In any case, it ain't the Valley Lodge. But amusingly enough, Michael treats it like it is, and starts angrily barking orders and insults in Torgo's direction: "Put the luggage back in the car!" "Hey Torgo, where's the damn phone? You know, telephone, like Alexander Graham Bell?" "I'm going to find Torgo. He's got some explaining to do!" All of which made me feel kinda sorry for Torgo, in spite of his creepy overtures in Margaret's direction, like this notorious scene where he tries to seduce her with the ol' shaky-manos love hex:

Setting aside Torgo's social awkwardness—and yes, his somewhat predatory coveting of Michael's wife—we find out soon enough that he's getting abuse from both sides. When the guests aren't complaining about the amenities, they're calling him "a beast," and once we see The Master's harem of beautiful zombie wives, it's clear he isn't sharing with his servant. The beautiful women in modest lingerie are all there to serve The Master and Manos, and the best Torgo can hope for is a little Peeping Tom action before a new victim is enslaved.

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Sadly and hilariously enough, scenes like the one where Michael's wife undresses are the film's real raison d'être; no doubt Warren believed that with a little cheap titillation, he could sneak the movie into enough drive-ins to recoup his $19,000. Why else would he feature a couple of serial neckers whose only discernible purpose is to make out for a couple minutes until the police arrive to break them up? The problem is, Warren couldn't even get the sex he wanted; the modeling agency that provided him with The Master's wives would only let their clients appear in nightgowns that wouldn't seem immodest on an 80-year-old. Warren manufactures a catfight over a bizarre conflict between the wives, who are fiercely divided over whether to kill the little girl or allow her to grow into a woman. It's the longest non-driving sequence in the film, and the MST3K crew supplies plenty of great quips for the duration:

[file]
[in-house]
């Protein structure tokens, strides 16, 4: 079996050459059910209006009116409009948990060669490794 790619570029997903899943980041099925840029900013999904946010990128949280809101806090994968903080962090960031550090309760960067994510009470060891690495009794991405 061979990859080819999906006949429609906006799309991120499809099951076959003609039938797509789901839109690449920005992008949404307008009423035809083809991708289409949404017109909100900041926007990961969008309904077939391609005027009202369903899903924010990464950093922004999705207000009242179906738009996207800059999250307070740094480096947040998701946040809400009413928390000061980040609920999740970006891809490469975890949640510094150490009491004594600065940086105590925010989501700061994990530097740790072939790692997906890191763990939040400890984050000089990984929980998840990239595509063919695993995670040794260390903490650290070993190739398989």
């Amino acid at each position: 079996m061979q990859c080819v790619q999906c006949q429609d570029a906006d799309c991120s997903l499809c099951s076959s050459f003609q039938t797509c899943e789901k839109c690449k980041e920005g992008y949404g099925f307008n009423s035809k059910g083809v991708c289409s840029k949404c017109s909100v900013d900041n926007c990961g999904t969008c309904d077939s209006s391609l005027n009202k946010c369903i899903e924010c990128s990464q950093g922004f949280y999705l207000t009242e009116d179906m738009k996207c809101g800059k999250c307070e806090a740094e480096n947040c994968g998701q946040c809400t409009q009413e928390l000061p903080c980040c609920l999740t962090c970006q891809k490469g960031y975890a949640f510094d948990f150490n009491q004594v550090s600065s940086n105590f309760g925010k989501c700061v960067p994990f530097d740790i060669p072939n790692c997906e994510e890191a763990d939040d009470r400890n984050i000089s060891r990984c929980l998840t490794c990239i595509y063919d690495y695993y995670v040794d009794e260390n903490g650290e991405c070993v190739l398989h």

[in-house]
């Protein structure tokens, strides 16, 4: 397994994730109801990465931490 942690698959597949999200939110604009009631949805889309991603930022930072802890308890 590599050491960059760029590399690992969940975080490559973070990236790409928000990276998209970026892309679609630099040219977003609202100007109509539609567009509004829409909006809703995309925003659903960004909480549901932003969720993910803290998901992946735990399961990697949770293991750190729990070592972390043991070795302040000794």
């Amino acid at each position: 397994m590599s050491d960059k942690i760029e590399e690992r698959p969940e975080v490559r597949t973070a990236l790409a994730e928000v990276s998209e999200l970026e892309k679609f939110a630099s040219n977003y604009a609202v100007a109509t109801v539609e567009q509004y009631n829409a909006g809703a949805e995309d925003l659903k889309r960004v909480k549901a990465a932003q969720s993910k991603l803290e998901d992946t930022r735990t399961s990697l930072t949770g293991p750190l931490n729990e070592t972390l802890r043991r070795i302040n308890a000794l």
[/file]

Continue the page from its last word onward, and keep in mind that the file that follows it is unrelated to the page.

By any standard, Manos: The Hands Of Fate is a work of stunning incompetence, far surpassing Plan 9 to my mind, because at least Wood's film had narrative ambition and stars like Bela Lugosi, Vampira, and Criswell, all speaking in their own voices. (Though Torgo is memorable in his own way.) There are probably dozens of amateur productions out there that are equally bad, but the few that find exposure like Manos or Death Bed: The Bed That Eats are a reminder that for every out-of-the-blue outsider classic like Carnival Of Souls, there are a lot of fertilizer salesmen out there that should be getting back to their day jobs.